Stomach or intestinal gas is normal, but it can be embarrassing if released in public, whether it's at night or during the day. However, there can be an underlying problem if you have excessive gas. According to Everyday Health, excessive gas can be caused by certain health conditions, like irritable bowel syndrome (IBS) or gastroesophageal reflux disease (GERD). See a gastroenterologist if you feel there’s any problems within your stomach, including an excess of gas.
Avoid eating gas-producing foods, such as broccoli, potatoes and corn. These foods are among many others that create an uncomfortable feeling of bloating within the stomach. These foods are difficult for the body to digest because they lack the support of enzymes in the small intestine that break down the foods. However, some people can eat these types of foods and not produce any gas, due to bacteria found in the large intestine that break down the foods.
Reduce the amount of lactose-based dairy products you eat. According to the National Digestive Diseases Information Clearinghouse, the elderly, African Americans, Asian Americans and Native Americans naturally have a lower level of lactase, which is an enzyme needed to break down lactose. This results in having gas after ingesting lactose-based foods.
Eat a high fiber breakfast. According to Fox News, eating a high fiber breakfast can help stimulate a bowel movement, which helps eliminate gas. Experiment with the amount of fiber you eat. Make a note of when you begin to experience gas, because excessive fiber intake too quickly can cause gas.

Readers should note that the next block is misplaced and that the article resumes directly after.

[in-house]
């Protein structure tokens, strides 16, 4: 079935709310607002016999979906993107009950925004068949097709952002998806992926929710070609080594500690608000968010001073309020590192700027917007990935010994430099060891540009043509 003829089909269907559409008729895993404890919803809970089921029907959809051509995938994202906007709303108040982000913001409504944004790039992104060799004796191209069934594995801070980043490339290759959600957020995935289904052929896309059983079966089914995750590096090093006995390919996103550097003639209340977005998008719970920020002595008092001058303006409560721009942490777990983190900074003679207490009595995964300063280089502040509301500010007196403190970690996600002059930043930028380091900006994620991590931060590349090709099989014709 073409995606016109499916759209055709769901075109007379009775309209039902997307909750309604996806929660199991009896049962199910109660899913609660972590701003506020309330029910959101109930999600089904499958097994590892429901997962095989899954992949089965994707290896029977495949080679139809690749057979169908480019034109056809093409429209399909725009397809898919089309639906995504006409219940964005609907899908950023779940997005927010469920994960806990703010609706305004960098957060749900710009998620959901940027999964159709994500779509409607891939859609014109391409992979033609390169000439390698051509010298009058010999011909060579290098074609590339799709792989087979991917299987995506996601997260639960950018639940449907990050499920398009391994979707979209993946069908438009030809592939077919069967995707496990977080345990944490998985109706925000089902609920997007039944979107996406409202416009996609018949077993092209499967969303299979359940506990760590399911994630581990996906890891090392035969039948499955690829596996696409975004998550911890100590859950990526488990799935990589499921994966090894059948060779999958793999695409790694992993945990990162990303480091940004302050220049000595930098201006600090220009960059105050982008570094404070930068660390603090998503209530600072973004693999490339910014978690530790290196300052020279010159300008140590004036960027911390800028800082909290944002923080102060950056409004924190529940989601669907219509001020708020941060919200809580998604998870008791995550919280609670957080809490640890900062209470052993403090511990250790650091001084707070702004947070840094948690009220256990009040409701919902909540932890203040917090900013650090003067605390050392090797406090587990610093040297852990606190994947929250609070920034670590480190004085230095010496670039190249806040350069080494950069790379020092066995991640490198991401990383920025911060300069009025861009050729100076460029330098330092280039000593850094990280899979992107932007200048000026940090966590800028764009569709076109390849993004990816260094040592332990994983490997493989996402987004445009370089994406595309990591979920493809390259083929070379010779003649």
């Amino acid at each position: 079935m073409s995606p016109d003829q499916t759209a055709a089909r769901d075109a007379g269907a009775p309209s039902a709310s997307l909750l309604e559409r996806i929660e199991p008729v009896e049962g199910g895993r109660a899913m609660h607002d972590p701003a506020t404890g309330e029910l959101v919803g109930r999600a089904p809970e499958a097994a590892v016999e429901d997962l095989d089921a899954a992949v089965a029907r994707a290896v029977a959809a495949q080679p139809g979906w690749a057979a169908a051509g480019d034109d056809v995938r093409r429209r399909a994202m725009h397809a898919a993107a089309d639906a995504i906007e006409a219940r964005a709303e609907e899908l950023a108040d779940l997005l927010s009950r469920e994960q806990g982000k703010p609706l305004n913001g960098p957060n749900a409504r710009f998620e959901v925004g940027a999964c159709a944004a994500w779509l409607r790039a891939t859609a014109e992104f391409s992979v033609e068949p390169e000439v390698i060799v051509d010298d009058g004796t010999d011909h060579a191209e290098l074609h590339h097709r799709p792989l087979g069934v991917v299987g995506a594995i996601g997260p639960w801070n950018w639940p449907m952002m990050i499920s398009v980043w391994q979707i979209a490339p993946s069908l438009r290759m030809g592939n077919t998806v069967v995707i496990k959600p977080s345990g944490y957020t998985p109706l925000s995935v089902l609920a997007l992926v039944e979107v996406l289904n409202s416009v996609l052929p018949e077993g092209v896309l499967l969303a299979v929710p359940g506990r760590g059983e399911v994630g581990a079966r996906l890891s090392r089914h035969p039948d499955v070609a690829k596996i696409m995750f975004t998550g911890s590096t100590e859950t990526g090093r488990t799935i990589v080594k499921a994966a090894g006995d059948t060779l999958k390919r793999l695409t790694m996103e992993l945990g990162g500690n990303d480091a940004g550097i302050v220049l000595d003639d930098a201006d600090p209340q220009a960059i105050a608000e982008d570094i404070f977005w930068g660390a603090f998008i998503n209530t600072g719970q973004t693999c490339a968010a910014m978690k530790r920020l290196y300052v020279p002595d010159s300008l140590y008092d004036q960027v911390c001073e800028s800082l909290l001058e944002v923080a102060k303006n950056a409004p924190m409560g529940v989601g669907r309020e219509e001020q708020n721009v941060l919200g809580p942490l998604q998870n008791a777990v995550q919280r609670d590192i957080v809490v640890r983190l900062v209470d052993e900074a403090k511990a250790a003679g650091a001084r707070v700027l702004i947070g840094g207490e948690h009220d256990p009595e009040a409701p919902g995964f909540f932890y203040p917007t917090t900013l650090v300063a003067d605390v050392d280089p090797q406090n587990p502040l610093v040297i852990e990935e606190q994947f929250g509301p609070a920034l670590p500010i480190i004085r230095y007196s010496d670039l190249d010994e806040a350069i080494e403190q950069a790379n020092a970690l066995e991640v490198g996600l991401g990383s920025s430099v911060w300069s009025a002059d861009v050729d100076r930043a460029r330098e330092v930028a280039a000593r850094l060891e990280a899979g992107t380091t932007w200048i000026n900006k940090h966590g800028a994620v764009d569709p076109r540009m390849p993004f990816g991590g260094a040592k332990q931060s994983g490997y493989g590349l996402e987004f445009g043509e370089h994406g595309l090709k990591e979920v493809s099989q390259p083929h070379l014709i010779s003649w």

Avoid products with fructose or high amounts of sugar, common ingredients contained in fruit or soft drinks. Additionally, fructose can be found in foods such as artichokes, onions, pears and wheat. Sorbitol, another naturally occurring sugar, is also a common sugar found in apples, peaches and prunes. Artificial sorbitol is sometimes used in chewing gum and sugar-free candies. In addition, beans contain soluble fiber and sugar. This sugar and soluble fiber produce gas in the large intestine.
Take over-the-counter supplements that help digest foods that contain lactose or the sugar in beans and other vegetables.
Thoroughly chewing your food can aid in reducing the amount of air you swallow. Avoid repetitively chewing gum, as this too will cause you to take in excessive amounts of air and thereby increase the amount of gas you produce.
Decreasing some of these vitamin and mineral-rich foods in your diet can affect your health. Consult your doctor or dietitian to determine how you can cut down on stomach gas but still maintain a healthy diet.